Tata Motors shareholders reject pay hike proposals of three executives
The three executives concerned are late Karl Slym, Ravindra Pisharody, ED, commercial vehicles and Satish Borwankar, executive director, quality.
The company disclosed the result of the postal ballot on Thursday. At the same time, plans by the company to borrow up to Rs 30,000 crore were overwhelmingly approved by shareholders, it said.
The three executives concerned are the late Karl Slym, former MD, Ravindra Pisharody, executive director, commercial vehicles, and Satish Borwankar, executive director, quality. The proposals got only 70% approval, failing to get the 75% that was needed.
Nearly 64% of institutional investors and 41% of public shareholders voted against the resolution.
In the past five months, this is the second instance in which non-promoter shareholders have opposed decisions taken by management. Earlier, domestic mutual funds were against Maruti Suzuki India Ltd's transfer of the upcoming Gujarat plant to Suzuki Motor Corporation.
"The event at Tata Motors should not be taken as an event of a company having lost three resolutions, but as a major event for all corporates in India to not take shareholders vote in AGMs for granted," he said. "The resolutions which were put to vote and got defeated in Tata Motors were hitherto considered ordinary business by the board of directors, to be left to the company secretary to prepare the notice of the AGM and obtain the vote."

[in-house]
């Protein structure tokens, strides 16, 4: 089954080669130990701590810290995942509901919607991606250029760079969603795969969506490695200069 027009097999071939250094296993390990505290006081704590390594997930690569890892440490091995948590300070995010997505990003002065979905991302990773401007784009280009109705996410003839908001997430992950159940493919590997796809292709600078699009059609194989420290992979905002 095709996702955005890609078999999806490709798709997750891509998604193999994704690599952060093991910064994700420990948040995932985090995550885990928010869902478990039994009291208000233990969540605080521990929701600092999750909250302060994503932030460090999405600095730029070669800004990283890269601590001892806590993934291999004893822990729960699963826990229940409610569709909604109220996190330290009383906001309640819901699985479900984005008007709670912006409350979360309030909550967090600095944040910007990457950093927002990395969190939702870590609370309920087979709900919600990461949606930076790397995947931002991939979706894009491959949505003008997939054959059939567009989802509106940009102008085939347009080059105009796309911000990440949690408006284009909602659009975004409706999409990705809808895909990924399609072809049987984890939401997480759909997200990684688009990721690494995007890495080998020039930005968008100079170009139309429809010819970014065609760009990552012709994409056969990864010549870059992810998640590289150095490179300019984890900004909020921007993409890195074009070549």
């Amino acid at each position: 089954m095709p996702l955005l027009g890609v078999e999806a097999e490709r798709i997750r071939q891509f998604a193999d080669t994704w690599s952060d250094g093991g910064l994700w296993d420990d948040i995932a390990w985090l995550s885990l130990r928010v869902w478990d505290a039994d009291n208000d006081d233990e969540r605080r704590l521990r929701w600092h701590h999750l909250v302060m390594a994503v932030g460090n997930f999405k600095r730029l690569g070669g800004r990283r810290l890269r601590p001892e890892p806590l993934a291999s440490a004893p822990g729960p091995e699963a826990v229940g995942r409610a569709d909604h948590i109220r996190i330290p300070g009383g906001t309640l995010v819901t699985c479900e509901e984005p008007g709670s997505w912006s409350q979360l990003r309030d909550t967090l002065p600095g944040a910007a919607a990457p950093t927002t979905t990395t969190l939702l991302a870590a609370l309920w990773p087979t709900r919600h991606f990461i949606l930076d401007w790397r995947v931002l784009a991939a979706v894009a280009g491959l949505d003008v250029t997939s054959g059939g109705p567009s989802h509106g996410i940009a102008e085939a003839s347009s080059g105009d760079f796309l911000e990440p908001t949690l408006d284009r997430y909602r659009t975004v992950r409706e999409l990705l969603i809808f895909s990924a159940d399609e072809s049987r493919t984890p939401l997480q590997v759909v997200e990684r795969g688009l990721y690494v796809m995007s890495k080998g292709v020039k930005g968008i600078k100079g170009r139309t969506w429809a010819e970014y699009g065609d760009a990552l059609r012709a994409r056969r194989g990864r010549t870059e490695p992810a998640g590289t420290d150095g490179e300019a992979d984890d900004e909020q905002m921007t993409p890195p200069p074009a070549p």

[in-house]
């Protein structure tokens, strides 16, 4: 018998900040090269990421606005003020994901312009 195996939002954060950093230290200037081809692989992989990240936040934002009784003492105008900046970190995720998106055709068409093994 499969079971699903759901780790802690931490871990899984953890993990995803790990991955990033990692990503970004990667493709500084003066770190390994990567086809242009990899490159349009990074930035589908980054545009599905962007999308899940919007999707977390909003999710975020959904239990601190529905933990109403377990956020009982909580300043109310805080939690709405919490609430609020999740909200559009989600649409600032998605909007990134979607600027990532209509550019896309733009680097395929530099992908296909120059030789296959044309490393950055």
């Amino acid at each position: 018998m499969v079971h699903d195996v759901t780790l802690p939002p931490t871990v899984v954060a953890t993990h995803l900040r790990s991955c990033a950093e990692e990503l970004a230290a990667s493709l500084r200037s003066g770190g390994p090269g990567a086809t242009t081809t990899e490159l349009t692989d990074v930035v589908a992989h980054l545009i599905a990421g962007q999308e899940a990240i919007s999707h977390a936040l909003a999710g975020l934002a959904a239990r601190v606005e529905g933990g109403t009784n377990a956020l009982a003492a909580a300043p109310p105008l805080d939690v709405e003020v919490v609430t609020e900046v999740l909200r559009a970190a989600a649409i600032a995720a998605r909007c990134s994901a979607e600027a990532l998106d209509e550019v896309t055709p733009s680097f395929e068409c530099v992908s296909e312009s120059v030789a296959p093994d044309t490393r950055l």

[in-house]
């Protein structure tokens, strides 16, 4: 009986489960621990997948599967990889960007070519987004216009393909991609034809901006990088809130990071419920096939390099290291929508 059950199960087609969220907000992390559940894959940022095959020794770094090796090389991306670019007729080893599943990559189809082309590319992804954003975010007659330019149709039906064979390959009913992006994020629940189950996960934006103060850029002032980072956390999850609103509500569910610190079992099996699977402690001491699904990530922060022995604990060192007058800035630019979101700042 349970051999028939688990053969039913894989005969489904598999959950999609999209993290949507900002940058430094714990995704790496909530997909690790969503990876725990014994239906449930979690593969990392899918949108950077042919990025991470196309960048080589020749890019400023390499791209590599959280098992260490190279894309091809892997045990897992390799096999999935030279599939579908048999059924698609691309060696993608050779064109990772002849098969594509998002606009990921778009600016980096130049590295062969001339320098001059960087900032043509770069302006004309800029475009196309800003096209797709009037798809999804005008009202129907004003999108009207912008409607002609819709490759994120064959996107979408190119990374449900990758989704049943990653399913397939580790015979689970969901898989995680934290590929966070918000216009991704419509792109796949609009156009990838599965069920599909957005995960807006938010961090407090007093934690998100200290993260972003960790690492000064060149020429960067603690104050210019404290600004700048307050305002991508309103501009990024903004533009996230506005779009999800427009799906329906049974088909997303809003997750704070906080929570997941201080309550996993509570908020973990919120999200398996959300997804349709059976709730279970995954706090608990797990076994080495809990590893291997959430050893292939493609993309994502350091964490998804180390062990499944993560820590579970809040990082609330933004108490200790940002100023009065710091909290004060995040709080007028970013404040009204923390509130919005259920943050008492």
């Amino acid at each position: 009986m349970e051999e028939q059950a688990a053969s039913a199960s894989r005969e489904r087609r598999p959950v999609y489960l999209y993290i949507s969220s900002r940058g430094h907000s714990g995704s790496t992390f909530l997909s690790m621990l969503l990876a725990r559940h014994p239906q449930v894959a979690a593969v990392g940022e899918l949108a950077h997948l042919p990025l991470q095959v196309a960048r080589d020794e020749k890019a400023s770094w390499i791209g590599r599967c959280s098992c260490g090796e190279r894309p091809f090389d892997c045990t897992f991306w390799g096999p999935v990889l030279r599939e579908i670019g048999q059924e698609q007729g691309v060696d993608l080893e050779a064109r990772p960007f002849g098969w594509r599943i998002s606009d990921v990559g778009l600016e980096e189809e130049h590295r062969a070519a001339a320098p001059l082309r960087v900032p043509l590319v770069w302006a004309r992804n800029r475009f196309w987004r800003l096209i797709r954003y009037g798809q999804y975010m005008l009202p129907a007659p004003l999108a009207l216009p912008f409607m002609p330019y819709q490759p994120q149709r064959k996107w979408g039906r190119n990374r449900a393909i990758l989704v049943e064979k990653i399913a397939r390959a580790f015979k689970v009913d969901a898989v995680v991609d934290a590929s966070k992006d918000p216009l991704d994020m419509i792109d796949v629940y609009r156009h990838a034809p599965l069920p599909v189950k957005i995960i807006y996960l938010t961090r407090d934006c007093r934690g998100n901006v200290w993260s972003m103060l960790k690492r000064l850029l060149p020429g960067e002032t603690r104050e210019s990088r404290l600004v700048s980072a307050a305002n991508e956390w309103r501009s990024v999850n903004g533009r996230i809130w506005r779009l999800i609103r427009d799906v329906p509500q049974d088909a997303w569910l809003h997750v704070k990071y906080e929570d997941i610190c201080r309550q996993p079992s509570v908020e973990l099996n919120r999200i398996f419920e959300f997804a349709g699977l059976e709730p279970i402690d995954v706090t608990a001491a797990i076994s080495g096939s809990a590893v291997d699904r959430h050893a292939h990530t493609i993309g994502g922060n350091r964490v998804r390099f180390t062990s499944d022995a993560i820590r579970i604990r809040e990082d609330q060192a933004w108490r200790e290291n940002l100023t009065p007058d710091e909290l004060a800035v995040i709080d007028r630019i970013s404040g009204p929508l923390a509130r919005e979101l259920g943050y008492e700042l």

Tata Motors said in a release that the proposals had been in line with market benchmarks and "based on a series of metrics relating to the company's overall performance and health, and aggressive implementation of strategies for future growth".
As for profit being inadequate, India's economy has been caught in a slump, the company said. That has meant "weak consumer sentiment and subdued infrastructure activity. This slowdown impacted demand for the entire auto industry in FY 2013-14; the commercial vehicle industry, a mainstay of Tata Motors' business and profitability, declined by 22.4% over the previous financial year, despite which Tata Motors retained its market lead", the company said.
Experts said investors are becoming more active as awareness has increased and the market regulator has been pressing institutional investors to actively participate in decision-making at companies, apart from shareholders being able to vote online.
"Investors are turning rational and participative. Companies can no longer take minority shareholders lightly," said Shriram Subramanium, managing director of Ingovern, an institutional advisory. "Their interference will not be limited only to major decisions such as mergers and acquisitions, but now they will participate more in routine decisions such as auditor appointment, compensation to directors."
"It is necessary to balance this with recruiting and retaining an industry-proven management team through the long term," the company said. "This involves ensuring that the company's leadership and talent base is appropriately remunerated, notwithstanding cyclical phases."
Incidentally, Ratan Tata voluntarily opted for a Re 1 salary when Tata Motors reported a loss in early 2000. The participation of domestic fund houses has increased on account of efforts by the Securities & Exchange Board of India. As a result, fund houses have been seeking regular reports from managers regarding developments in companies in which they have invested.
A domestic fund manager said on the basis of anonymity, "Regulatory pressure has made asset management companies become more vigilant and take due diligence as regards corporate governance issues. AMC boards constantly seek reports from fund managers as to how they have engaged in company resolutions."